Following the decision in Husted v. Philip Randolph Institute, which upheld the Ohio’s supplemental removal process, Ohio purged 158,000 voters from its role due to inactivity and inaccurate registrations. However, that number could have been much higher. Secretary of State Frank LaRose originally complied a list of 235,000 voters who were eligible to be purged on September 6th. Due to the implementation of certain exemptions and a uniquely transparent and collaborative removal process, 20% of the names on the original list were saved from the purge. Since the purge, LaRose has continued to advance further measures to improve the Ohio voter registration system, while still dealing with problems arising from this most recent removal.

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158,000 Ohio Voters Purged Part I: Junk Mail Matters

By: Sadie Peloquin

On September 6th of this year, Ohio Secretary of State Frank LaRose oversaw the removal of roughly 158,000 registrations from the state’s voter roll. This purge resulted from a controversial 5-4 Supreme Court decision in Husted v. A. Philip Randolph Institute, handed down in June 2018, which upheld an Ohio voter-purge law that allowed the removal of inactive voters who failed to update their registrations if they moved. Though LaRose implemented a series of removal exemptions over the past year, many voting rights activists are concerned that the purge still resulted in the mistaken removal of active voters. This blog post will cover the 2018 Supreme Court case and will be followed by another that looks at how the voter purge itself was carried out over the last year.

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New York Offers Voters More Time Off Work To Vote

By: David Lim

After taking the Assembly last year, state Democrats have been busy. Despite its progressive reputation, New York had among the most restrictive voting laws in the nation. In particular, no other state held its state and federal primary elections on different days. Moreover, New York was one of twelve states without early voting. For voters who want to change their party, they have to change it more than a year before the election. But with control of the legislature, New York’s Democrats, Governor Cuomo included, have made significant efforts to reform New York’s election laws in the past year.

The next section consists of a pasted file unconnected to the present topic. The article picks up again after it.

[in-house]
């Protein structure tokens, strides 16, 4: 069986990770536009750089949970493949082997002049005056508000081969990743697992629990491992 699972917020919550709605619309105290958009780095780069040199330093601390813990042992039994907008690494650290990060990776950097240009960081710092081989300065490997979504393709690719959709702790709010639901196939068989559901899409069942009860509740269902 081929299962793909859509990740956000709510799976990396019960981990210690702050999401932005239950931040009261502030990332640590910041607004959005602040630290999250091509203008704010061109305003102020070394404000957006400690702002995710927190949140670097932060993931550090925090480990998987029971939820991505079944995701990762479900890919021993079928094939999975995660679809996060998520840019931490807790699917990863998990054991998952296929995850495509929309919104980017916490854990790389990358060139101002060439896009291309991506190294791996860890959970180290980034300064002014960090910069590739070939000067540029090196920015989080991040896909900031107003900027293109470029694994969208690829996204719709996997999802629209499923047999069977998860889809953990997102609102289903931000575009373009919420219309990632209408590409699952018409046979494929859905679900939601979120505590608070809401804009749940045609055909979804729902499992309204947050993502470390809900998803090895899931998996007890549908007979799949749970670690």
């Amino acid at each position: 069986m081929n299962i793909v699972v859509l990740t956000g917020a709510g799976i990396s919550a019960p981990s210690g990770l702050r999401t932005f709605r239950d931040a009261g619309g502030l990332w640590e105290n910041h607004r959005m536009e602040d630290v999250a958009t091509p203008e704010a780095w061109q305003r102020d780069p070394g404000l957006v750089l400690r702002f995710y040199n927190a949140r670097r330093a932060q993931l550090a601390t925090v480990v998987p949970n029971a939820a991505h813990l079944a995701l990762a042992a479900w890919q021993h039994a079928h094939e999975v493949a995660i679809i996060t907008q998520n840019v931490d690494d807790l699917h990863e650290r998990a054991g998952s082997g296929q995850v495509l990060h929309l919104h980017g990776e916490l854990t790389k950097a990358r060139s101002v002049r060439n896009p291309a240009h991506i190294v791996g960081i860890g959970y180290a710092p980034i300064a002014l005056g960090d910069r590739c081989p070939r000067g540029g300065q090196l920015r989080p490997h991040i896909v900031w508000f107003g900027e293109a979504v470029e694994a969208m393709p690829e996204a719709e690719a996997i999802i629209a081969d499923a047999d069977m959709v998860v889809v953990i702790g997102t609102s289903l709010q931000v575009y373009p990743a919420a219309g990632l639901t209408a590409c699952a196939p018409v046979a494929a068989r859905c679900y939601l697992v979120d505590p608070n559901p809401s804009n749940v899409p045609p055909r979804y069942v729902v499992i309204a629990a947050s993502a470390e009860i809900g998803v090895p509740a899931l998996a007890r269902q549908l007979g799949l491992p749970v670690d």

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Fourth Time’s the Charm? Albany County Addresses Redistricting Problems

By: Christopher Hennessy

Often, the conversation around redistricting focuses on the national or state levels; which party has control state legislatures around the census has an important effect on the next decade of political discourse and control in that state. However, what gets lost in that national focused conversation is what happens at a local level. Local redistricting can also have a large impact on politics. I interviewed William & Mary Law school alumni Caitlin Anderson to talk a little bit about her experience with redistricting in Albany County. Continue reading

A Likely Crowded GOP Primary in Wisconsin’s 5th Congressional District Would Benefit from Ranked Choice Voting

By: Austin Plier

Wisconsin Republican Jim Sensenbrenner announced in early September that he will not run for a 22nd term representing the state’s 5th Congressional District in the U.S. House of Representatives. After a more than 40 year run in Congress, Sensenbrenner’s impending departure will create a sizeable opportunity for ambitious Republicans in the solidly red district. As GOP strategist Brian Fraley put it, the opening is “a once-in-a-political-lifetime opportunity for a whole host of candidates,” as it is the “safest Republican seat in the state.”